Jean-Antoine Houdon: Sculptor of the Enlightenment.
Apollo 2003, Nov, 158, 501
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The especially delicate state of Franco-American relations at the beginning of May this year supplied an extra historical dimension to the opening of this magnificent exhibition, for which the ground floor of the National Gallery of Art, at the heart of the nation's capital, has been given over to the work of an artist who was not only French but who created the definitive portraits of America's founding fathers--Washington, Jefferson, and Franklin. What brought France and America so close together at the time was their mutual struggle against Great Britain. Nationalism of one kind or another has often infected Houdon scholarship; Charles Henry Hart and Edward Biddle's 1911 memoir of 'The sculptor of Voltaire and of Washington' is the most marked example of a tendency that caused Louis Reau, the tireless French interpreter of Houdon's work, to refer to the great Voltaire assis, which was commissioned front the sculptor by Voltaire's devoted student and correspondent, the Empress Catherine II, as 'exile' in St Petersburg. The organisers of this exhibition, which will travel to Los Angeles and Versailles, have liberated the sculptor from such bias, for the most part overcoming at the same time the formidable technical difficulties involved in transporting sculpture, drawing freely on loans from Europe and the United States (with the majority in this first showing coming from Europe) to allow for the first time a balanced assessment of his work. The opening coup d'oeil, a truly dramatic set piece of the kind for which the Washington National Gallery is justly famous, presents the unique plaster St John the Baptist of 1766-67 from the Villa Borghese in Rome (no. 1) (Fig. 1) side by side with the preparatory Ecorche (no. 3) (Fig. 2), which has left the French Academy in Rome for the first time since it was made by the student sculptor in the operating theatre of the hospital of S Luigi dei Francesi. The Hermitage authorities have quite under standably taken a different view of the possible risk to the Seated Voltaire, which was moved thirty times during the last century, but the enforced unavailability even of the tiny gilt bronze reduction, made for Houdon by Thomire as a gift for the Empress Catherine in 1779, but stolen three years ago from the Rijksmuseum in Amsterdam, must have been especially frustrating for the organisers. On the other hand, the inclusion of the full-length marble portrait of around 1806-12 (no. 65), prised from the crypt of the Pantheon, is an understandable but perhaps unjustified attempt to represent full-length portraiture in an exhibition otherwise dominated by busts; while the head is admirable, the remainder--and especially the gigantic hands--is surely a workmanlike production by studio assistants. Jean-Guillaume Moitte's statue of General Leclerc, commissioned for the Pantheon at the same time, was entirely sub-contracted.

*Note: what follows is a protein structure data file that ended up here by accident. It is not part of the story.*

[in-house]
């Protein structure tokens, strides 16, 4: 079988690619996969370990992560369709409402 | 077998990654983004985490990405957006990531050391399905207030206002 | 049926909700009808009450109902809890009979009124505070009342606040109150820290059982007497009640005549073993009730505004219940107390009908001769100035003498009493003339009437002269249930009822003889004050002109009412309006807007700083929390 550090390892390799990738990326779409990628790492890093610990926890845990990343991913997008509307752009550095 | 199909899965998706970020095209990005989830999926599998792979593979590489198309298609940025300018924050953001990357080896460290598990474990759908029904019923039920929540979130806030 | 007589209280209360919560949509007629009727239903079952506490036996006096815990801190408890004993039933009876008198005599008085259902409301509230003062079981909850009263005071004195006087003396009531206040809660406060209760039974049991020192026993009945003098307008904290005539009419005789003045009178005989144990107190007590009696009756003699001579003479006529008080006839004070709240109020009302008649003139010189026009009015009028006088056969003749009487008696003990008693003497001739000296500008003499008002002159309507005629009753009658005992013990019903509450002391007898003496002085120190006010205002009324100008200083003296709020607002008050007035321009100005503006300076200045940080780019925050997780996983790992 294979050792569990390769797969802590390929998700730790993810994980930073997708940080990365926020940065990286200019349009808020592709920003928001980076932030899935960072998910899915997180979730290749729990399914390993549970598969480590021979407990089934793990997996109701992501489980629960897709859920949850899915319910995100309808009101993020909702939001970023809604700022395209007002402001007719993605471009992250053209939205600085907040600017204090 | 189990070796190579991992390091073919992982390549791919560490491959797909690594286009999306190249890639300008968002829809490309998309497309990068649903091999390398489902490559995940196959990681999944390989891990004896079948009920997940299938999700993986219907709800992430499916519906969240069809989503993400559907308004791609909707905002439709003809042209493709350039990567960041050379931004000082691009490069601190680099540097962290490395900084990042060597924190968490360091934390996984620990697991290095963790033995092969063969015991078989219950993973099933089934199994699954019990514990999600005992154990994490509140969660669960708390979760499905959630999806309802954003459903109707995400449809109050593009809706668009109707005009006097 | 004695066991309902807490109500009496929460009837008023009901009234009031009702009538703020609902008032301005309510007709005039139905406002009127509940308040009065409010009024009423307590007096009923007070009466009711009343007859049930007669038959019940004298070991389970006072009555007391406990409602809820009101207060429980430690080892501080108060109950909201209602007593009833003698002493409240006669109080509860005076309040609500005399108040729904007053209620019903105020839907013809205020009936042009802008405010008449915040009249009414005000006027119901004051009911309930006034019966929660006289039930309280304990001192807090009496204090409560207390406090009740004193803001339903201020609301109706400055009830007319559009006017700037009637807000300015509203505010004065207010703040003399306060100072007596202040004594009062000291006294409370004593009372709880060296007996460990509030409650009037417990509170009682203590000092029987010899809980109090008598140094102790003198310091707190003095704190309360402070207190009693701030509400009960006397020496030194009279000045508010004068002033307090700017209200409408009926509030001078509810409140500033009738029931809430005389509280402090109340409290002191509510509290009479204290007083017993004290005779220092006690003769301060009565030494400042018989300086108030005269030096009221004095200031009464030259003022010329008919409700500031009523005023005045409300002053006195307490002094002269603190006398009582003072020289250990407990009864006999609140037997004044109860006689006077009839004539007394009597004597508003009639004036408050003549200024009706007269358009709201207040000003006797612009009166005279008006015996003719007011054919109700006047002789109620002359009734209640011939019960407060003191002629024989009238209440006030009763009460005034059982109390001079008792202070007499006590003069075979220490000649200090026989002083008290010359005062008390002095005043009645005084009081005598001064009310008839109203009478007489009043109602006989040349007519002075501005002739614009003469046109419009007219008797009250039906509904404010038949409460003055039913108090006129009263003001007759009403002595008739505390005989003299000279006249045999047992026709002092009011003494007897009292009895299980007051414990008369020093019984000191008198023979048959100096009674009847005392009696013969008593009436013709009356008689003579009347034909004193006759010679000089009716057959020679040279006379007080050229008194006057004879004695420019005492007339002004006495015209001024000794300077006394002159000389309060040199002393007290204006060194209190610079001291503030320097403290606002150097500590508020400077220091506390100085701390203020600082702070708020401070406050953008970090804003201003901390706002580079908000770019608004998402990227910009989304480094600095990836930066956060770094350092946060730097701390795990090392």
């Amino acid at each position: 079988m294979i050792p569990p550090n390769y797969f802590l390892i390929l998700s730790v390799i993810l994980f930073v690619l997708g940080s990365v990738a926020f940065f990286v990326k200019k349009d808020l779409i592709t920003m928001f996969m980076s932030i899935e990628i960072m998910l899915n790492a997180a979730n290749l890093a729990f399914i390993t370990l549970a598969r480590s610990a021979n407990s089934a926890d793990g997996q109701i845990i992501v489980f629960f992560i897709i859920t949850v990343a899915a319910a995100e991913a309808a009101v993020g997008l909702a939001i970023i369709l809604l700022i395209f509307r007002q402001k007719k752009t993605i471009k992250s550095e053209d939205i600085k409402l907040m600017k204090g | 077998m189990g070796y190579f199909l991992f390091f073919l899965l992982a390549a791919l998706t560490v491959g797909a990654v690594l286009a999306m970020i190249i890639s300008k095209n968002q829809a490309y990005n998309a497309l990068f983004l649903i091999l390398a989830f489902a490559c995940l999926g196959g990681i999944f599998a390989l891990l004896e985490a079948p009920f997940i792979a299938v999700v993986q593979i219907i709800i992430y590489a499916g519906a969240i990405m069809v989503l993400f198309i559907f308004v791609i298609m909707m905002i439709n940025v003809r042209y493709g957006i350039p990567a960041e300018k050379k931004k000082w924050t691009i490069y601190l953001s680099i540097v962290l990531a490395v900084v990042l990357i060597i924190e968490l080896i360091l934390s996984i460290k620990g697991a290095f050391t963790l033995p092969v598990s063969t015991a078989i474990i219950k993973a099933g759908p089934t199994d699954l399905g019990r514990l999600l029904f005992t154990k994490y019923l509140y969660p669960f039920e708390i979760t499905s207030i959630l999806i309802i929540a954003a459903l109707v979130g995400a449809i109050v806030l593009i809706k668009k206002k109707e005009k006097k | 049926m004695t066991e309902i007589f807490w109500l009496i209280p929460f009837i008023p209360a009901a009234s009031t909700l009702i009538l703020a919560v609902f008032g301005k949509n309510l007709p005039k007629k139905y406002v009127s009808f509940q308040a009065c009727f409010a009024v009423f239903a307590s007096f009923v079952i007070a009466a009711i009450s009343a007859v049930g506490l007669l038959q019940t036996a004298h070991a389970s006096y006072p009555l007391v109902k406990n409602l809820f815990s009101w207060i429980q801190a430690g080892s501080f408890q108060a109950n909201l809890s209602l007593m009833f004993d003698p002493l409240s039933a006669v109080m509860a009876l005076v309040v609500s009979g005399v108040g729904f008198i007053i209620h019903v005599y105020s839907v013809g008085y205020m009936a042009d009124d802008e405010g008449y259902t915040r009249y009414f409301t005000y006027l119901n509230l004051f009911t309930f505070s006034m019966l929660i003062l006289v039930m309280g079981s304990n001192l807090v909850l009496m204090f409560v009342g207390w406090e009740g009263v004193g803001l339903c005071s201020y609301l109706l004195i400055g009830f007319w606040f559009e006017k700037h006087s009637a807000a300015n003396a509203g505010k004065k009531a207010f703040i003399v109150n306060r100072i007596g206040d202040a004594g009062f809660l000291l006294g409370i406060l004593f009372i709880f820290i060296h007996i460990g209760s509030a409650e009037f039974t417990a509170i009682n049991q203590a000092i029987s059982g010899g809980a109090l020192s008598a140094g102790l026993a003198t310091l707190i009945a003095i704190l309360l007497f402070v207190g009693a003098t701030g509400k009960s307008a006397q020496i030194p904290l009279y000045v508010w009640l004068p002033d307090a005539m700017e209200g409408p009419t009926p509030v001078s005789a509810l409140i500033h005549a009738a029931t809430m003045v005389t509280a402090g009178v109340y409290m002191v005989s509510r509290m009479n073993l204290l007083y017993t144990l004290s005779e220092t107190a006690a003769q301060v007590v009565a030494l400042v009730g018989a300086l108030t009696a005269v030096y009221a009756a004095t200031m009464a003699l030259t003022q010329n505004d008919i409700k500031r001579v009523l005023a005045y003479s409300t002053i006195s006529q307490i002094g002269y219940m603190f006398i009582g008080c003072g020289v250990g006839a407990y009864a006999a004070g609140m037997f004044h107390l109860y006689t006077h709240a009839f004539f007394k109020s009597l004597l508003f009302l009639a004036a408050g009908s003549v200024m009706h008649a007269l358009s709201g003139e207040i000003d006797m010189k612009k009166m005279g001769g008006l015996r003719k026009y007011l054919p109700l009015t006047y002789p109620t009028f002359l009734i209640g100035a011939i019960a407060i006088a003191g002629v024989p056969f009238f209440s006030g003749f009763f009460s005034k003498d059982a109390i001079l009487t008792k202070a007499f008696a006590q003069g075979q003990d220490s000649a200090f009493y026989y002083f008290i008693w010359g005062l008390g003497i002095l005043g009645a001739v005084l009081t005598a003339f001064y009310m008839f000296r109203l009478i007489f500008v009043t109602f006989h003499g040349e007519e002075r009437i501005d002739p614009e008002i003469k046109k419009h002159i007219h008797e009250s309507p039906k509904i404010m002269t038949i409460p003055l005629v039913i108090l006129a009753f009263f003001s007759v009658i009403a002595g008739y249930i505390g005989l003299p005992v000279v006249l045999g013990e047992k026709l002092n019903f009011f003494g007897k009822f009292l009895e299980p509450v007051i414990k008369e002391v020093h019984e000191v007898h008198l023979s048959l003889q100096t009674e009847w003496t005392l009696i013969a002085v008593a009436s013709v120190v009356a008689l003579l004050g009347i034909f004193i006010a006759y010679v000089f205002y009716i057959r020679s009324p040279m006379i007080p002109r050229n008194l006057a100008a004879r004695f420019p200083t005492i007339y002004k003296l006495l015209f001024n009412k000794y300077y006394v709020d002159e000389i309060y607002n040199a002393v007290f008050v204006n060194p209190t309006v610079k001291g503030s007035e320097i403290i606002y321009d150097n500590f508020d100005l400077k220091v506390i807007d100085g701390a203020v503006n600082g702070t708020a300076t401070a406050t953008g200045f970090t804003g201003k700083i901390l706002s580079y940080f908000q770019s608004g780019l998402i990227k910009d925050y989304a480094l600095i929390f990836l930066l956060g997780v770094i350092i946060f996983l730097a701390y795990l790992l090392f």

- 2,99 €
- Category: Performing Arts
- Published: 01 November 2003
- Publisher: Apollo Magazine Ltd.
- Print Length: 8 Pages
- Language: English
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